“Stand Up for Human Rights”: Domestic abuse in older age as a human rights issue

On the 10th December every year the world recognises Human Rights Day, a day designated by the United Nations to celebrate the 1948 Universal Declaration of Human Rights. The declaration sets out universal values and a common standard of achievement for all peoples and all nations. It establishes the equal dignity and worth of every person on the planet, regardless of race, colour, religion, sex, language, political or other opinion, national or social origin, property, birth or other status.

2020’s theme centres around the desire to build back a better world post Covid-19, where Human Rights are central to recovery efforts. Addressing all the failures exposed by the pandemic, which includes protection from domestic abuse.

Protection from domestic abuse is a fundamental human right we are all entitled to, including people in later life. Many of the problems facing older people are common to all of those experiencing domestic abuse. In fact, domestic abuse is an issue that lasts throughout the life course, and one that can have a profound impact on older people. However, older people’s experiences are often exacerbated by social, cultural and physical factors that require a tailored response.[1] There is a tendency to believe that domestic abuse does not occur amongst older people.[2] This assumption may encourage professionals to link injuries, confusion or depression to age related concerns rather than domestic abuse. In some cases, older people themselves are less likely to identify their situation as abuse, which acts as a barrier to the uptake of services and presents a challenge to outreach social workers. Therefore, it is crucial to raise awareness of the human rights of older people among the general public and to overcome practical, social and cultural barriers that may discourage older people from using their human rights.

Favouring a right-based approach helps to overcome the challenges for promoting older people’s human rights. Rights-based approaches are founded on the idea that individuals and groups are empowered to claim their rights as rights-holders, and states/governments have binding legal obligations as duty-bearers under International Human Rights Law to facilitate and promote human rights. In domestic abuse cases, this requires a clear set of duties placed on authorities to investigate, intervene and protect older people who are being abused or at risk of abuse. The abuse may be physical, psychological, emotional, sexual or financial, or may be the effects of neglect. Abuse often takes place in a person own home and perpetrated by intimate partners and/or family members who may be responsible for care.  Therefore, it is important to provide a comprehensive range of tools with which to address breaches of older people’s fundamental rights to freedom, respect, equality, dignity and autonomy.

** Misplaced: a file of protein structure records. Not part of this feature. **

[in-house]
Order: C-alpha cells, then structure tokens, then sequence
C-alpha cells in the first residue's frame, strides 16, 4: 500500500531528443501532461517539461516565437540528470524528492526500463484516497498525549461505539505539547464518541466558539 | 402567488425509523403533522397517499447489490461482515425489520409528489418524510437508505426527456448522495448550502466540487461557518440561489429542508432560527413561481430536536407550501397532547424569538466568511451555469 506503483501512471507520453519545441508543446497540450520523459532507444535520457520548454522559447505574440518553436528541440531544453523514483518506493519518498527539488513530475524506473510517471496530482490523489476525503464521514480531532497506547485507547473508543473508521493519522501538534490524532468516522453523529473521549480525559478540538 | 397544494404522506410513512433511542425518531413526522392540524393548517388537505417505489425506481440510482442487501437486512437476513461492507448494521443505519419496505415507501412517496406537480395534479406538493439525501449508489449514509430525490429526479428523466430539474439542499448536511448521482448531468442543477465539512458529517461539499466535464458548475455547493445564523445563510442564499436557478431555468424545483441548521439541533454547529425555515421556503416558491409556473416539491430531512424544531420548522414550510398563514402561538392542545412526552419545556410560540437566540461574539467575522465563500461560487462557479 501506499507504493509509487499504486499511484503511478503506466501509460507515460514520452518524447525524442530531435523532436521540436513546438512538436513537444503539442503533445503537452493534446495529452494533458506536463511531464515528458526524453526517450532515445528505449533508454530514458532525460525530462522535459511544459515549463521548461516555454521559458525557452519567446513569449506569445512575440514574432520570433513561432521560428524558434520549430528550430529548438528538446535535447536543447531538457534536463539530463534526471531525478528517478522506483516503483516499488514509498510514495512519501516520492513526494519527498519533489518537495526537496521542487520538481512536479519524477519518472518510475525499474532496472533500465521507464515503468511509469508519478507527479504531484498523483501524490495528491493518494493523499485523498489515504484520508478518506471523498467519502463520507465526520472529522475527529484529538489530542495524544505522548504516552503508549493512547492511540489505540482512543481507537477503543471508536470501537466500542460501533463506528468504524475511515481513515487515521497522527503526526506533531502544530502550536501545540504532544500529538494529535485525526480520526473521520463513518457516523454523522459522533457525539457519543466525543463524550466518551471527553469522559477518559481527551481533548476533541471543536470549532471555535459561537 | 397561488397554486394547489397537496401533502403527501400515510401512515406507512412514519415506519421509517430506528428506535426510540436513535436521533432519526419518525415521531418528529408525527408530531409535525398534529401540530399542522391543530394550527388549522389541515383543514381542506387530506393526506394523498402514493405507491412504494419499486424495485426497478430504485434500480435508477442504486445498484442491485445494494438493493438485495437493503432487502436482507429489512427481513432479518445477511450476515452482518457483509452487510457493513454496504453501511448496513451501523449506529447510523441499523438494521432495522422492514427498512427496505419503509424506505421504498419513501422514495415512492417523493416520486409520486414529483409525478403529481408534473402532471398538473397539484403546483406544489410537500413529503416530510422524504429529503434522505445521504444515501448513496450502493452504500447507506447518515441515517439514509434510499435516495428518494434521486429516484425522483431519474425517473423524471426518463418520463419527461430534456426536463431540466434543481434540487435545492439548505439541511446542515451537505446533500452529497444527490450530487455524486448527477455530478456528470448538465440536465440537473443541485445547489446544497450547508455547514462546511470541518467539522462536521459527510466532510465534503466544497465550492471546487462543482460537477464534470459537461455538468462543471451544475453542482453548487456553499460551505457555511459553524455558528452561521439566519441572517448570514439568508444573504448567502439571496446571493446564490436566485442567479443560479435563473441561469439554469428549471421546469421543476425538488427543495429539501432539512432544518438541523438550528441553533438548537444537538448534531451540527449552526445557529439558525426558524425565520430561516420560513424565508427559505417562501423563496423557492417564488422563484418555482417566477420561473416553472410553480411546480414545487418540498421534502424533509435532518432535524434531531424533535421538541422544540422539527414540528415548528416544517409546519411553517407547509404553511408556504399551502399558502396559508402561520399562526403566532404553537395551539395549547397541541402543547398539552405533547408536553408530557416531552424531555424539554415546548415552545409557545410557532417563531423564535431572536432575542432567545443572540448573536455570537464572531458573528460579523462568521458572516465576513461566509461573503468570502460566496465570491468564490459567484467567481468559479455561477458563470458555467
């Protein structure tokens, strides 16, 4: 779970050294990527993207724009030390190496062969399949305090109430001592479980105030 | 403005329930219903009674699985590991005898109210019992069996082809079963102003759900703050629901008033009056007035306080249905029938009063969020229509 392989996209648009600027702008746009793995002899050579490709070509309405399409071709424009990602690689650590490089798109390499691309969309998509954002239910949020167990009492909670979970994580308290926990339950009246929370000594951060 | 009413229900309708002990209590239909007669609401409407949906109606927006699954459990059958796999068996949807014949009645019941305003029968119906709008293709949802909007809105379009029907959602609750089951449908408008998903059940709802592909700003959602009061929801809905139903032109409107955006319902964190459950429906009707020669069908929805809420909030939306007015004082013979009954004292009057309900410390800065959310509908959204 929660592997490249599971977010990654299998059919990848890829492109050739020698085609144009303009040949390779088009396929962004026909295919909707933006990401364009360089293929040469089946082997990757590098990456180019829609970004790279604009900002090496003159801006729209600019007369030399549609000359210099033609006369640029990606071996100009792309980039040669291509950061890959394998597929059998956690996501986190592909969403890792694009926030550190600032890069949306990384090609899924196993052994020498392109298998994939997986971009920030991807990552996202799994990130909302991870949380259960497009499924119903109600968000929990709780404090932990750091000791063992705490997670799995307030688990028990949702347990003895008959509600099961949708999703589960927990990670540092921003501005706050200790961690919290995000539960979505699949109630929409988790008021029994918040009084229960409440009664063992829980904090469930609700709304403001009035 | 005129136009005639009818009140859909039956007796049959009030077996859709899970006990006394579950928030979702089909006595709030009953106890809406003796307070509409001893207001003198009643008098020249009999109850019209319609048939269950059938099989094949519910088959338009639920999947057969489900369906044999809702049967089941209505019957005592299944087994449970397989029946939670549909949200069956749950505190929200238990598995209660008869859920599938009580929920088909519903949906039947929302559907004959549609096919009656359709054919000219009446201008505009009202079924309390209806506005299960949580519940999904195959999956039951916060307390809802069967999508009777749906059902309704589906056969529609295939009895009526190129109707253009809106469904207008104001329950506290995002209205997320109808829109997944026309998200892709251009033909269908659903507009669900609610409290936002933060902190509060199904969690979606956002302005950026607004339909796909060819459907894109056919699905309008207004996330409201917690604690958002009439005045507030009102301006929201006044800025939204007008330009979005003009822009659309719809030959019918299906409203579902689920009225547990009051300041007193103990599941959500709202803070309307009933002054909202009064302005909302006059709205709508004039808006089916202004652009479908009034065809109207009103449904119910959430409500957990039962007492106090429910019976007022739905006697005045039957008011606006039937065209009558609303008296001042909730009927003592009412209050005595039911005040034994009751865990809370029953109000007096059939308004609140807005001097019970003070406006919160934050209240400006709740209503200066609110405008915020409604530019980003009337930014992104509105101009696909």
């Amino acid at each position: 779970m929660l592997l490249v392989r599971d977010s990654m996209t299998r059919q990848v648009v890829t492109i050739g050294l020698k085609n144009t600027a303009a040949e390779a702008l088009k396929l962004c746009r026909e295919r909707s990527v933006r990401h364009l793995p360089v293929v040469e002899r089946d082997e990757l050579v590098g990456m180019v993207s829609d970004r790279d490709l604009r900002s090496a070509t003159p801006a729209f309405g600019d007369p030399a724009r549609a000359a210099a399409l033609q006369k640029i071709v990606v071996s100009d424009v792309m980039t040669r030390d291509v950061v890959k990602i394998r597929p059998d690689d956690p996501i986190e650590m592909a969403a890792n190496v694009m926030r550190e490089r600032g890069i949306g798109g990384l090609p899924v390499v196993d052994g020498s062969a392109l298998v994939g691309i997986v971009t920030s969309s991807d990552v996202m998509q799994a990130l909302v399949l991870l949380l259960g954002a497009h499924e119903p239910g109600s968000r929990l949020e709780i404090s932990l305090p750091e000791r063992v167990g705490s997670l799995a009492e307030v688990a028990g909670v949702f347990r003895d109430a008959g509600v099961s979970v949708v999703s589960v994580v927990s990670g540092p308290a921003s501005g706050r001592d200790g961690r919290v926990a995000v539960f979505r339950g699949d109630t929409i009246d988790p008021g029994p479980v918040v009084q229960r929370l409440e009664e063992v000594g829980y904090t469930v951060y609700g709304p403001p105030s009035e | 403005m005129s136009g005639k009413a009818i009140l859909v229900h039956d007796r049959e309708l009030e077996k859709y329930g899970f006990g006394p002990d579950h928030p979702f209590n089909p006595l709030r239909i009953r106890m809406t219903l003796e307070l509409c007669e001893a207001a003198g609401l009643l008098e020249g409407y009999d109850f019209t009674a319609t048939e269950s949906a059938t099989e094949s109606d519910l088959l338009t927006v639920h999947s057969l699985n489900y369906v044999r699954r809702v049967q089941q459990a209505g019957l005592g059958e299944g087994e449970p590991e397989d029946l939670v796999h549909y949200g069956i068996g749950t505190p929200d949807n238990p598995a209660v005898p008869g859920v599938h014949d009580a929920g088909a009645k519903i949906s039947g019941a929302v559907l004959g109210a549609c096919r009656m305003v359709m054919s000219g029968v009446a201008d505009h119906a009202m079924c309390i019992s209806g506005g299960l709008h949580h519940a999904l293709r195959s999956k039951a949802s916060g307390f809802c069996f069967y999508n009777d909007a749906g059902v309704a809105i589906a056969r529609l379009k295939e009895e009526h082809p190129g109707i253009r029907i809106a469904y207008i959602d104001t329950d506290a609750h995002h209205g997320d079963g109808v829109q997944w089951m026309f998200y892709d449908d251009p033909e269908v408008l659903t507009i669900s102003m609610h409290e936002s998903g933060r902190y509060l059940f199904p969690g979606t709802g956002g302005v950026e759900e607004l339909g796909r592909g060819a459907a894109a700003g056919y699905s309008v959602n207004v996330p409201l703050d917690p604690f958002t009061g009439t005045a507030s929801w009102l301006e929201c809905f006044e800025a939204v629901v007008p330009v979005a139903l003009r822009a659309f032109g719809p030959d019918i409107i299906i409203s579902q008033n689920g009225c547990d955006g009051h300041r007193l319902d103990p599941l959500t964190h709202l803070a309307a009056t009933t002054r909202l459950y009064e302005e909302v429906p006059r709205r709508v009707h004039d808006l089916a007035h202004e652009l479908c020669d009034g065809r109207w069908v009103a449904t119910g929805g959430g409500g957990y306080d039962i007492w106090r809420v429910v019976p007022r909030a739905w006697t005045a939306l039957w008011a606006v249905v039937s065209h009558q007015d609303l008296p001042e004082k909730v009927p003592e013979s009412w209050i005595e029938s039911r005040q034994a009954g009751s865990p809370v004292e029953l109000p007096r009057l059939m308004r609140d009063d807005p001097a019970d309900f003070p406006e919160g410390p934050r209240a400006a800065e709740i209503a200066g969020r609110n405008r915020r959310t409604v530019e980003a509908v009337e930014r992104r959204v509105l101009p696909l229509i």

While ageing should not be seen as equal to frailty, sickness or incapability of contributing to society, the increased need to protect the human rights of older people cannot be denied. Human rights standards should provide vital protection for older people by helping change practice and procedure, culture and attitudes, and offering redress when breaches of human rights have taken place, but sadly abuse, neglect and undignified treatment are all too frequent occurrences. Everyone, including older person should be able to live life free from abuse.

Written by Naziye Dirikgil, a doctoral student volunteer for the Dewis Choice Project, Aberystwyth University.

[1] Wydall, S. Freeman, E. & Zerk, R. (2020). Transforming the Response to Domestic Abuse in Later Life: Dewis Choice. Llandysul, Gomer Press.

[2] Age UK, Briefing:  Human rights of older persons and their comprehensive care, 2017.


Centre For Age Gender and Social Justice
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